The Difference Between Cash Games and Tournaments
ok I see WAY too many posts about how tournaments and cash differ, and about 99% of them are dead wrong. First off let me start off by saying that I am by no means a tournament expert but I have read the work of many who are and I'm going to try to stay within what I'm absolutely sure is right:
1. tourneys are different than cash games because you cannot rebuy (in non-rebuys obviously)
Now if this doesn't just seem extremely silly to you that means you really haven't thought it through. Especially online, there are tourneys all the time that you can jump into instantly. But beyond that even the entire goal of poker is about the long run. The reason we can take 55-45 flips in a cash game have nothing to do with the ability to rebuy. If we played in a cash game and had a chance to get your money all-in with a 55-45 advantage where if you lost you had to leave you'd likely still take it. Now one exception would be if you have a huge skill edge over the opposition. Now unless any of you are full-time MTT pros I doubt you have that kind of edge. In fact I wonder if real pros have that kind of edge. Edges in mtts are pretty small and a lot of times there won't even come a time where the skill difference will play a huge part. There are of course times where you would pass up flips like this and other times where you'd actively seek out a flip or even a 55-45 underdog spot, but I'll cover that in a later topic. But basically the statement that you should be more conservative in tourneys because you cannot rebuy is a myth and although the first part of the statement may indeed be correct (this is an area I do not have enough knowledge to comment on), it definitely is NOT because of the latter part.
2. You shouldn't steal in the early stages of a tourney because the blinds are small in relationship to the stack sizes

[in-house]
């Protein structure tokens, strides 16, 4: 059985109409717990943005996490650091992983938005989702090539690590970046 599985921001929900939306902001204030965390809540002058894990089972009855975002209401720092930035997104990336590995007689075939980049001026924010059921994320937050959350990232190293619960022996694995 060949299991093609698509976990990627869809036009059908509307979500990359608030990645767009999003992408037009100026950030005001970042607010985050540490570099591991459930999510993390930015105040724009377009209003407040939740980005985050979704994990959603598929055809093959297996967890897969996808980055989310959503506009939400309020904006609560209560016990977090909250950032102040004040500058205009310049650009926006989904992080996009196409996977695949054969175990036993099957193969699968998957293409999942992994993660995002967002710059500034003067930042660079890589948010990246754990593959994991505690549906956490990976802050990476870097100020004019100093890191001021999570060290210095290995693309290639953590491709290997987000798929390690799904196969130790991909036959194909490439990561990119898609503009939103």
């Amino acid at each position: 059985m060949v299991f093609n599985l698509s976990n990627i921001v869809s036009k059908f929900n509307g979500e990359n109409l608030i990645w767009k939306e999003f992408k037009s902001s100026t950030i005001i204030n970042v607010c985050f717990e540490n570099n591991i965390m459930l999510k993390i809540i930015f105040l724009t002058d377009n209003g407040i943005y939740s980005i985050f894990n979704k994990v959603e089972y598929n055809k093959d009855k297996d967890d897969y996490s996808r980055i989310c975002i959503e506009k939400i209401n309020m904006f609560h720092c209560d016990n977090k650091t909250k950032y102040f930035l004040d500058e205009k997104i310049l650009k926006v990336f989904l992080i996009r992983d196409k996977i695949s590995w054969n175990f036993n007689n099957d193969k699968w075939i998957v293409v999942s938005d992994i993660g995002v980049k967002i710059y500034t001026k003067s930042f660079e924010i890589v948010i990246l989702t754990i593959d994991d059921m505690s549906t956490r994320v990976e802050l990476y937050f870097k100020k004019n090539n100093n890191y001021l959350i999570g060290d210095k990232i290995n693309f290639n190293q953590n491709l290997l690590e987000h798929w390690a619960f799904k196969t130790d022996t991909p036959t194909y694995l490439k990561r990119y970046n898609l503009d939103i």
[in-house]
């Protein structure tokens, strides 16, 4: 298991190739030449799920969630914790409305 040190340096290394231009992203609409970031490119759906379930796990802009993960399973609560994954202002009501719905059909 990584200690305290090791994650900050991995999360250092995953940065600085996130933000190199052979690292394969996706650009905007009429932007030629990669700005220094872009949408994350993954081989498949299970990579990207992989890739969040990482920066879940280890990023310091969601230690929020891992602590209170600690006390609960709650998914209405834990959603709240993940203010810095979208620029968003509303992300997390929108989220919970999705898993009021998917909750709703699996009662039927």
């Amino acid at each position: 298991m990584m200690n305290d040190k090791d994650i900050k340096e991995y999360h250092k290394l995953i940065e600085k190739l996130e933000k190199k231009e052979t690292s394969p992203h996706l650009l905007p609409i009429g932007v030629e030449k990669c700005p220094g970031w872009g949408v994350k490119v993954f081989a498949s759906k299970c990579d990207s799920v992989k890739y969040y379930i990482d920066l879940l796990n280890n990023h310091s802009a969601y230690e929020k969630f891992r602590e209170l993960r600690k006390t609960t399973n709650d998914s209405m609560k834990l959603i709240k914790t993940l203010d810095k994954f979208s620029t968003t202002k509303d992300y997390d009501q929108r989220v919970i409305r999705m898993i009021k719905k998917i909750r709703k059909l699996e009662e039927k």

I hear this time and time again in cash and it translates perfectly into deep mtt settings. Now note that it is perfectly possible that the smaller stacks cause other players to play looser, call a lot more from the blinds, and give up less than with shorter stacks, but then the opponents are the reason to not steal as much, not the blind structure. Most good mtt players that I have watched steal a good amount in the early stages from the button, just as any good cash player steals a good deal from the button. Why is that? It's quite simply going to yield an expected positive gain in chips, whether they are real money
or tourney chips. You also set yourself up to allow people to defend too wide and play a big pot with position if you do have a hand.
3. In a tournament, you want to play to survive and not take too many risks
ok I just opened up last Sunday's Sunday Million. 1st place was just over 196k. 1170th place, the first that is paid, is just over $320. Note that 1st place pays 612.5 times that of someone who scrapes in after the bubble.
Now let's take it a step further. There are 1170 people left so the average player has a 1 in 1170 chance of winning the tourney. This means that even if the tourney only paid 1st place the 196k and 1170th place the $320, if you could get into a flip situation, with 50% of the time you win nothing and half the time you have twice as big a shot of winning 1st (which is how it works out when you have 2x chips with only that one paying spot), it would be almost worth it. That flip would give you $655 when you win and $0 as opposed to the 320+167 when you just sit back. But the difference is in an mtt if you double your stack you also greatly improve your chances of taking 2nd, 3rd, 4th, etc. all of which in this particular tourney pay over 70k. So basically we put you in a bubble spot and found out flipping may be correct, so you can imagine how correct it is to take marginal edges to greatly increase your chip stack when you are not 100% at getting a free $320 if you fold. If say you're halfway to the bubble and in good shape it is often a good spot to take small edges or even pure flips.